Women and Innovation
International women’s day is a chance to reflect on the challenges and achievements of women.
At the University of Melbourne in the Faculty of Medicine Dentistry and Health Sciences have led in innovation in the health sector in many ways.
This series of highlights celebrates women and their achievements.
The Art of Healing: Australian Indigenous bush medicine
Objects from The Art of Healing: Australian Indigenous bush medicine, the exhibition follows the premise of Tjukurrpa (dreaming). It looks at Indigenous healing practice as past, present and future simultaneously. It presents examples of healing practice from the many distinct and varied Indigenous communities throughout Australia shown through contemporary art practice.
Professor George Britton Halford (1824-1910)
It was 1 May 1863 when George Britton Halford (1824–1910) started as the first professor of anatomy, physiology and pathology, at the Medical School. There were three students, Patrick Moloney (1843-1904), Alexander Mackie(1839-1892) and William Carey Rees (1843–1879), and classes were held in a shed erected at the back of Professor Halford’s private rooms.
In 1876 the faculty of medicine was established and took over administration of courses from the Medical School Committee. Halford was elected Dean and held office until 1886 and again in 1890-96.
Halford recommended as early as 1871, while president of the professorial board, that women who passed the relevant examinations sign the matriculation book should be admitted to the University of Melbourne. However, Vice-Chancellor A.C. Brownless’s (1817–1897) view of university education did not extend to the inclusion of women; he actively opposed the motion to admit women to the University of Melbourne in 1879, and to admit women to medicine in 1887.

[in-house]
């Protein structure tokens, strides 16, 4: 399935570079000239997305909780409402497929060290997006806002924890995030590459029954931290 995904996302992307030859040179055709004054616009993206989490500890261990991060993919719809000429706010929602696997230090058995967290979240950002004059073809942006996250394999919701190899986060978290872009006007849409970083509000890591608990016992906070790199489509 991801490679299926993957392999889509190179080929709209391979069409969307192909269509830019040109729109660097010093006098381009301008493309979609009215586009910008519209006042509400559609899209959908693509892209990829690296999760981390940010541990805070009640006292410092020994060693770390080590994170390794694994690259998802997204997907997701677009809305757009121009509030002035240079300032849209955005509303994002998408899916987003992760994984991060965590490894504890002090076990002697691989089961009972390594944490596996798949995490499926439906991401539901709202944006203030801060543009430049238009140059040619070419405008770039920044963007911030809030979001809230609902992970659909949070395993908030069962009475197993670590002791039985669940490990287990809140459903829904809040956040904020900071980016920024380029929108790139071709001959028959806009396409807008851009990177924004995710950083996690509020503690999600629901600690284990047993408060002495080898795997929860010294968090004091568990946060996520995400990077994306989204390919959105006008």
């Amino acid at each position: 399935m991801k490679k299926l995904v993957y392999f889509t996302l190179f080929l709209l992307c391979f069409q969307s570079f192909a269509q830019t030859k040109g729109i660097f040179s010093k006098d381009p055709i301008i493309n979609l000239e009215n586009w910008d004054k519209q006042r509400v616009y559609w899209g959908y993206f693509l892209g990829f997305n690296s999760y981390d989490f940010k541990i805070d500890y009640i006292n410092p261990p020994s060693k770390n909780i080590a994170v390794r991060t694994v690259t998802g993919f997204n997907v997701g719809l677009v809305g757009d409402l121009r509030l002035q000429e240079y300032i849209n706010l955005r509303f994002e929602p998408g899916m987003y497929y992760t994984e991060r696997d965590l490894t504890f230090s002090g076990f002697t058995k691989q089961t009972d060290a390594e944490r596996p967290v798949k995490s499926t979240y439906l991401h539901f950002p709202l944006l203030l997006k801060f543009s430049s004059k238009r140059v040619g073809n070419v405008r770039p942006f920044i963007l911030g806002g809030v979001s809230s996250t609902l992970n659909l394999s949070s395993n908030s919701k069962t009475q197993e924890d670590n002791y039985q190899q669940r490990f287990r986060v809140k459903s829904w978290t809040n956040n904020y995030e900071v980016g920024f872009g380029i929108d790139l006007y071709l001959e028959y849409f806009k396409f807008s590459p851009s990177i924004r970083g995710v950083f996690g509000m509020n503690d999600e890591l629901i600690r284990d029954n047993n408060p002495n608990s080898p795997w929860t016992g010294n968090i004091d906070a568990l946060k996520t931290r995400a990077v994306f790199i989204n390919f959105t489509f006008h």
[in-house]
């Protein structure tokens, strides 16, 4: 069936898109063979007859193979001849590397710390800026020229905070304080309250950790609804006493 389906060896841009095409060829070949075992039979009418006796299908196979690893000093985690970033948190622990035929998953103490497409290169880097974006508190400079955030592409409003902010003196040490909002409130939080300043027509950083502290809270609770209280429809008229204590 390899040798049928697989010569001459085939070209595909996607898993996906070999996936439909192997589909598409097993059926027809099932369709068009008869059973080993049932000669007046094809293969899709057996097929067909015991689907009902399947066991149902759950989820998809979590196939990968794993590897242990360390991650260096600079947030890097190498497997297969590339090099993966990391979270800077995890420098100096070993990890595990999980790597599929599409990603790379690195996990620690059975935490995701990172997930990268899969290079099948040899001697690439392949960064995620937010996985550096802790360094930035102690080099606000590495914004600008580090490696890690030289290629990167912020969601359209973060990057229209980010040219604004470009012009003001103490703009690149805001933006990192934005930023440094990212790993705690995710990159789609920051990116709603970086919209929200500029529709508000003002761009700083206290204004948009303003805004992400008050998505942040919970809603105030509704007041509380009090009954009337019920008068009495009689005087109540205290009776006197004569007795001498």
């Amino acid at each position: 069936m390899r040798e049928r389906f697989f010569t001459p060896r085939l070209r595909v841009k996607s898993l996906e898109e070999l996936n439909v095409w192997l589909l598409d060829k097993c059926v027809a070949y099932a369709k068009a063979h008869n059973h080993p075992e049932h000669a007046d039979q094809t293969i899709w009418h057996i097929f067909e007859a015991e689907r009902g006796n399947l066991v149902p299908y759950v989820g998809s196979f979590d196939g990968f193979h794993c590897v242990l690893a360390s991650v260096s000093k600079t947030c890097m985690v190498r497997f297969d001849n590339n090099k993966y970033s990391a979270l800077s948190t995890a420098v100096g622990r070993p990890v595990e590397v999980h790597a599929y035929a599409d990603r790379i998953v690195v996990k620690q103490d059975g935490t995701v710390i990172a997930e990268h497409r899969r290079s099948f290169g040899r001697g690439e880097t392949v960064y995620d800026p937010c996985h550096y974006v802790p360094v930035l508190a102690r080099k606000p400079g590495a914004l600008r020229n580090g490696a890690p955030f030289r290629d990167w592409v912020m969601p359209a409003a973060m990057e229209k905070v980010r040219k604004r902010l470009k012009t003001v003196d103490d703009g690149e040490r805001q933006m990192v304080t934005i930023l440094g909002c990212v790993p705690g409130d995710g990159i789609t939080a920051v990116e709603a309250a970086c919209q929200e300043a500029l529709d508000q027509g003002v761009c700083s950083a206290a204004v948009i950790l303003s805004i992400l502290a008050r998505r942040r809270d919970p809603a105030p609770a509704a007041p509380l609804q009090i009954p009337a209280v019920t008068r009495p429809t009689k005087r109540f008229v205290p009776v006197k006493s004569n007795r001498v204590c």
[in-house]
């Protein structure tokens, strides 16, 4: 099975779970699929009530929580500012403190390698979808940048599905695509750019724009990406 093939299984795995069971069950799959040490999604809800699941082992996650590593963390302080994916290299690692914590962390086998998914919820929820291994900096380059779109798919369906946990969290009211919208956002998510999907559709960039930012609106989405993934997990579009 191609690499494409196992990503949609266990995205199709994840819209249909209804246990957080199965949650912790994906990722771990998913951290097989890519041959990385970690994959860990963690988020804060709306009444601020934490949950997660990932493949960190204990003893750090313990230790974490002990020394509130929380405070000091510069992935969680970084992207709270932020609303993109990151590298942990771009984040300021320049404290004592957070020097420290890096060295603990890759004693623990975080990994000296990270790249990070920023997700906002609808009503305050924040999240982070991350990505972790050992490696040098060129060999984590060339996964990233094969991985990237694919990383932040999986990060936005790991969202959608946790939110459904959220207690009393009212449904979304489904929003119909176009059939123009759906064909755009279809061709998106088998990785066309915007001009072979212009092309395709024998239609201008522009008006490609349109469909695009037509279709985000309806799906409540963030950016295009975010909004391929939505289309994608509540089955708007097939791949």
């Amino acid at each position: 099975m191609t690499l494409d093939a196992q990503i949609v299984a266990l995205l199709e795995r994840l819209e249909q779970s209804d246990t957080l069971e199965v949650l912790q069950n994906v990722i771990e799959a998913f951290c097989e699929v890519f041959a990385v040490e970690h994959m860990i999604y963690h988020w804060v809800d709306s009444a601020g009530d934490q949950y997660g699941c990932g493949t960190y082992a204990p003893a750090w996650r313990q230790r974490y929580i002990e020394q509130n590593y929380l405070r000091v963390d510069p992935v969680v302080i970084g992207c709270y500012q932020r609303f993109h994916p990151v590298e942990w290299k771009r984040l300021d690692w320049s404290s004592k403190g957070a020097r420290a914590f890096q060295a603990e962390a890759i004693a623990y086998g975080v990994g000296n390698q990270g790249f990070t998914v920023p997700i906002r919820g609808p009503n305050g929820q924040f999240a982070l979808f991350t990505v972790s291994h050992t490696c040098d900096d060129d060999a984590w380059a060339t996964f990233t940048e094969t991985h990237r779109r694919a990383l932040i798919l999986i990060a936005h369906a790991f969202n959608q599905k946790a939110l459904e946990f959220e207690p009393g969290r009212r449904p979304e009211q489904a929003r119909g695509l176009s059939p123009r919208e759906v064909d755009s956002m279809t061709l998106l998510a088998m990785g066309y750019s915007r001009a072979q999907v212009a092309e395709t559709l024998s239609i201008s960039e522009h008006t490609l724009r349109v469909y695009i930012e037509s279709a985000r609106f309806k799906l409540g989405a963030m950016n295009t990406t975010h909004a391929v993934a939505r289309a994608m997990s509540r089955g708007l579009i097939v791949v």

In 1928 members of the family of George Britton Halford, M.D., created an endowment ‘to commemorate the work and research’ of their father, ‘to bring before the public some recent work in the Medical Sciences’. Administered from 1928 until 1947 by the Commonwealth of Australia through the Institute of Anatomy at Canberra to endow as the Halford Oration. In 1948 this was transferred to the University of Melbourne.
Graham Roseby (1932-2007)was a pharmacist in Melbourne and a passionate collector in 1965 he loaned his collection to the Medical History Museum. This collection has drug jars, mortars and related pharmaceutical items dating from the sixteenth to nineteenth century from various European countries tracing the development of the apothecary. These is also an important collection of Japanese inrō used for carrying medicine. The collection was gifted in 2007.
Tramond anatomical models
Maison Tramond, Paris were one of the leading suppliers of wax anatomical models and osteological specimens during the Victorian era. The Harry Brookes Allen Museum has over 70 specimens from Tramond, ranging from articulated real human skeletons mounted with ornate brass fittings in wooden and glass cases to wax sculptures of full-sized dissected human torsos. Wax was a favoured material in 19th century practices of anatomical model making, both for its malleability and its realistic resemblance to human flesh.